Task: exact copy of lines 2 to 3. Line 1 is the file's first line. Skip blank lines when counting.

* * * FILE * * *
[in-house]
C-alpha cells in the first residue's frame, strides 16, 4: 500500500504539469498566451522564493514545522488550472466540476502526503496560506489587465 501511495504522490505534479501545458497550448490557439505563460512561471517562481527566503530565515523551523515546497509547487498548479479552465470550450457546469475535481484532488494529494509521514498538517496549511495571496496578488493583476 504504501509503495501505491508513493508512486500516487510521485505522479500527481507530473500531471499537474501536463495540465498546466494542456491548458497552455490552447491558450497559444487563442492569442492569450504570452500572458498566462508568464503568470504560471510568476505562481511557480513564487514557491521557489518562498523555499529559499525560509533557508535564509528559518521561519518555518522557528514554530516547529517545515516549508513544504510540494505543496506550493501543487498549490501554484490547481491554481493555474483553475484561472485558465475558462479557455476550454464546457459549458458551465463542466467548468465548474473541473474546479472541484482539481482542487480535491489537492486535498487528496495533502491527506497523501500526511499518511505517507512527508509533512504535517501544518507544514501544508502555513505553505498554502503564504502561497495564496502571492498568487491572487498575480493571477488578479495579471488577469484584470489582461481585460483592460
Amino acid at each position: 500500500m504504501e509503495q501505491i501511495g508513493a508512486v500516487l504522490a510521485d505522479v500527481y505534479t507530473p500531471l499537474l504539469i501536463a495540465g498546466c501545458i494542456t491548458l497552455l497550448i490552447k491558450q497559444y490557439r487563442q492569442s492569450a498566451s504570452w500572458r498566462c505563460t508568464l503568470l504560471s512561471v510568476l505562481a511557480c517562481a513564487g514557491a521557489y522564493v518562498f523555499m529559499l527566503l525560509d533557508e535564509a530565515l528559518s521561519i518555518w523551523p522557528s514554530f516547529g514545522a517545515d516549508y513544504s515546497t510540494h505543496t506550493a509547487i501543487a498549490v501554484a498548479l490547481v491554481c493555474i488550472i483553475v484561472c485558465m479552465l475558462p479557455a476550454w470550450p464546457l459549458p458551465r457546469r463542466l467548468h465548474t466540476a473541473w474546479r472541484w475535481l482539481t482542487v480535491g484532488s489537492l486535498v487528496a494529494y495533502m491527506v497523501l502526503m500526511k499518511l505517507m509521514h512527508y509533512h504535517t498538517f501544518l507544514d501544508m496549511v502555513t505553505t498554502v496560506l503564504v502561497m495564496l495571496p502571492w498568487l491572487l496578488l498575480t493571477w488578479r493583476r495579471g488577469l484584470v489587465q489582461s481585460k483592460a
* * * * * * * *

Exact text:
C-alpha cells in the first residue's frame, strides 16, 4: 500500500504539469498566451522564493514545522488550472466540476502526503496560506489587465 501511495504522490505534479501545458497550448490557439505563460512561471517562481527566503530565515523551523515546497509547487498548479479552465470550450457546469475535481484532488494529494509521514498538517496549511495571496496578488493583476 504504501509503495501505491508513493508512486500516487510521485505522479500527481507530473500531471499537474501536463495540465498546466494542456491548458497552455490552447491558450497559444487563442492569442492569450504570452500572458498566462508568464503568470504560471510568476505562481511557480513564487514557491521557489518562498523555499529559499525560509533557508535564509528559518521561519518555518522557528514554530516547529517545515516549508513544504510540494505543496506550493501543487498549490501554484490547481491554481493555474483553475484561472485558465475558462479557455476550454464546457459549458458551465463542466467548468465548474473541473474546479472541484482539481482542487480535491489537492486535498487528496495533502491527506497523501500526511499518511505517507512527508509533512504535517501544518507544514501544508502555513505553505498554502503564504502561497495564496502571492498568487491572487498575480493571477488578479495579471488577469484584470489582461481585460483592460
Amino acid at each position: 500500500m504504501e509503495q501505491i501511495g508513493a508512486v500516487l504522490a510521485d505522479v500527481y505534479t507530473p500531471l499537474l504539469i501536463a495540465g498546466c501545458i494542456t491548458l497552455l497550448i490552447k491558450q497559444y490557439r487563442q492569442s492569450a498566451s504570452w500572458r498566462c505563460t508568464l503568470l504560471s512561471v510568476l505562481a511557480c517562481a513564487g514557491a521557489y522564493v518562498f523555499m529559499l527566503l525560509d533557508e535564509a530565515l528559518s521561519i518555518w523551523p522557528s514554530f516547529g514545522a517545515d516549508y513544504s515546497t510540494h505543496t506550493a509547487i501543487a498549490v501554484a498548479l490547481v491554481c493555474i488550472i483553475v484561472c485558465m479552465l475558462p479557455a476550454w470550450p464546457l459549458p458551465r457546469r463542466l467548468h465548474t466540476a473541473w474546479r472541484w475535481l482539481t482542487v480535491g484532488s489537492l486535498v487528496a494529494y495533502m491527506v497523501l502526503m500526511k499518511l505517507m509521514h512527508y509533512h504535517t498538517f501544518l507544514d501544508m496549511v502555513t505553505t498554502v496560506l503564504v502561497m495564496l495571496p502571492w498568487l491572487l496578488l498575480t493571477w488578479r493583476r495579471g488577469l484584470v489587465q489582461s481585460k483592460a